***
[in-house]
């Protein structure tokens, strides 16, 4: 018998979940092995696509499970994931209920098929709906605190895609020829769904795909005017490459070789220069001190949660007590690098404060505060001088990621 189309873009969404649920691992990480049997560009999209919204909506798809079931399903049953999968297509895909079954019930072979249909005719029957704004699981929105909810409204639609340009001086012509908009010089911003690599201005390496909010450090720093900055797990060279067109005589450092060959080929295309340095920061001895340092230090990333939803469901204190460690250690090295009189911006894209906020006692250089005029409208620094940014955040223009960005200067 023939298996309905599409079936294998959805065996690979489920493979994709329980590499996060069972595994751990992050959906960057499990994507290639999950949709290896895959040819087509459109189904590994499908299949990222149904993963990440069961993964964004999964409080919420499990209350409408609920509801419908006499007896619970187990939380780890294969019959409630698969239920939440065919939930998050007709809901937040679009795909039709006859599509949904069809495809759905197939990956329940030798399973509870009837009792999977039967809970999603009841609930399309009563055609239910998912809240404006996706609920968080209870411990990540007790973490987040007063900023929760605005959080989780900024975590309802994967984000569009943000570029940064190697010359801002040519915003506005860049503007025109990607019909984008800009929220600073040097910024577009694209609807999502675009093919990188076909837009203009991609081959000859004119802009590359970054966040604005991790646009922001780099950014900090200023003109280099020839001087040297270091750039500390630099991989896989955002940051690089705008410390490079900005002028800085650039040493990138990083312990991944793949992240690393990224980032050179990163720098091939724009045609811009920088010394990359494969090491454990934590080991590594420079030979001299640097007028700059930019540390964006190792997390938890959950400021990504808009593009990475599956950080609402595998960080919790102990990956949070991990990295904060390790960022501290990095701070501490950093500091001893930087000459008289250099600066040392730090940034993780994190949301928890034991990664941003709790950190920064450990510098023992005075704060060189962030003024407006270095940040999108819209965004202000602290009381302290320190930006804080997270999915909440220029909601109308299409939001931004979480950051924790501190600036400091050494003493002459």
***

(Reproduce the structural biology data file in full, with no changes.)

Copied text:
[in-house]
């Protein structure tokens, strides 16, 4: 018998979940092995696509499970994931209920098929709906605190895609020829769904795909005017490459070789220069001190949660007590690098404060505060001088990621 189309873009969404649920691992990480049997560009999209919204909506798809079931399903049953999968297509895909079954019930072979249909005719029957704004699981929105909810409204639609340009001086012509908009010089911003690599201005390496909010450090720093900055797990060279067109005589450092060959080929295309340095920061001895340092230090990333939803469901204190460690250690090295009189911006894209906020006692250089005029409208620094940014955040223009960005200067 023939298996309905599409079936294998959805065996690979489920493979994709329980590499996060069972595994751990992050959906960057499990994507290639999950949709290896895959040819087509459109189904590994499908299949990222149904993963990440069961993964964004999964409080919420499990209350409408609920509801419908006499007896619970187990939380780890294969019959409630698969239920939440065919939930998050007709809901937040679009795909039709006859599509949904069809495809759905197939990956329940030798399973509870009837009792999977039967809970999603009841609930399309009563055609239910998912809240404006996706609920968080209870411990990540007790973490987040007063900023929760605005959080989780900024975590309802994967984000569009943000570029940064190697010359801002040519915003506005860049503007025109990607019909984008800009929220600073040097910024577009694209609807999502675009093919990188076909837009203009991609081959000859004119802009590359970054966040604005991790646009922001780099950014900090200023003109280099020839001087040297270091750039500390630099991989896989955002940051690089705008410390490079900005002028800085650039040493990138990083312990991944793949992240690393990224980032050179990163720098091939724009045609811009920088010394990359494969090491454990934590080991590594420079030979001299640097007028700059930019540390964006190792997390938890959950400021990504808009593009990475599956950080609402595998960080919790102990990956949070991990990295904060390790960022501290990095701070501490950093500091001893930087000459008289250099600066040392730090940034993780994190949301928890034991990664941003709790950190920064450990510098023992005075704060060189962030003024407006270095940040999108819209965004202000602290009381302290320190930006804080997270999915909440220029909601109308299409939001931004979480950051924790501190600036400091050494003493002459």